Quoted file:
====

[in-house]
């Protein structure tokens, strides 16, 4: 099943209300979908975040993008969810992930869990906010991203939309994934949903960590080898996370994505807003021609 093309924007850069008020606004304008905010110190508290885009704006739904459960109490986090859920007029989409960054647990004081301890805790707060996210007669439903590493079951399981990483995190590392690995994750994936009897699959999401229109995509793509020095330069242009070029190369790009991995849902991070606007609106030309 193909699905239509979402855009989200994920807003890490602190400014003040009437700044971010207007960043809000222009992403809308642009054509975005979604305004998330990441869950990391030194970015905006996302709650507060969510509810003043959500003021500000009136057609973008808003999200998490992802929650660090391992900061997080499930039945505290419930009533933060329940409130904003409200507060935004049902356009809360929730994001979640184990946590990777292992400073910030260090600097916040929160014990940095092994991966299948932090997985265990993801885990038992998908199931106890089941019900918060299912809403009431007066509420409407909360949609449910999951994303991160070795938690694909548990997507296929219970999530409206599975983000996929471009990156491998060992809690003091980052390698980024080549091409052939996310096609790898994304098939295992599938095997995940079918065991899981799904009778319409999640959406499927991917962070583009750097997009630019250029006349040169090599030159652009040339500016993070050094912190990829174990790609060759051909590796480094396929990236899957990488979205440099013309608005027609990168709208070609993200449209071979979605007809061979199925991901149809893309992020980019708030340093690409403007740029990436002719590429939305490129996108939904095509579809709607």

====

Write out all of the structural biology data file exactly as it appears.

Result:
[in-house]
């Protein structure tokens, strides 16, 4: 099943209300979908975040993008969810992930869990906010991203939309994934949903960590080898996370994505807003021609 093309924007850069008020606004304008905010110190508290885009704006739904459960109490986090859920007029989409960054647990004081301890805790707060996210007669439903590493079951399981990483995190590392690995994750994936009897699959999401229109995509793509020095330069242009070029190369790009991995849902991070606007609106030309 193909699905239509979402855009989200994920807003890490602190400014003040009437700044971010207007960043809000222009992403809308642009054509975005979604305004998330990441869950990391030194970015905006996302709650507060969510509810003043959500003021500000009136057609973008808003999200998490992802929650660090391992900061997080499930039945505290419930009533933060329940409130904003409200507060935004049902356009809360929730994001979640184990946590990777292992400073910030260090600097916040929160014990940095092994991966299948932090997985265990993801885990038992998908199931106890089941019900918060299912809403009431007066509420409407909360949609449910999951994303991160070795938690694909548990997507296929219970999530409206599975983000996929471009990156491998060992809690003091980052390698980024080549091409052939996310096609790898994304098939295992599938095997995940079918065991899981799904009778319409999640959406499927991917962070583009750097997009630019250029006349040169090599030159652009040339500016993070050094912190990829174990790609060759051909590796480094396929990236899957990488979205440099013309608005027609990168709208070609993200449209071979979605007809061979199925991901149809893309992020980019708030340093690409403007740029990436002719590429939305490129996108939904095509579809709607």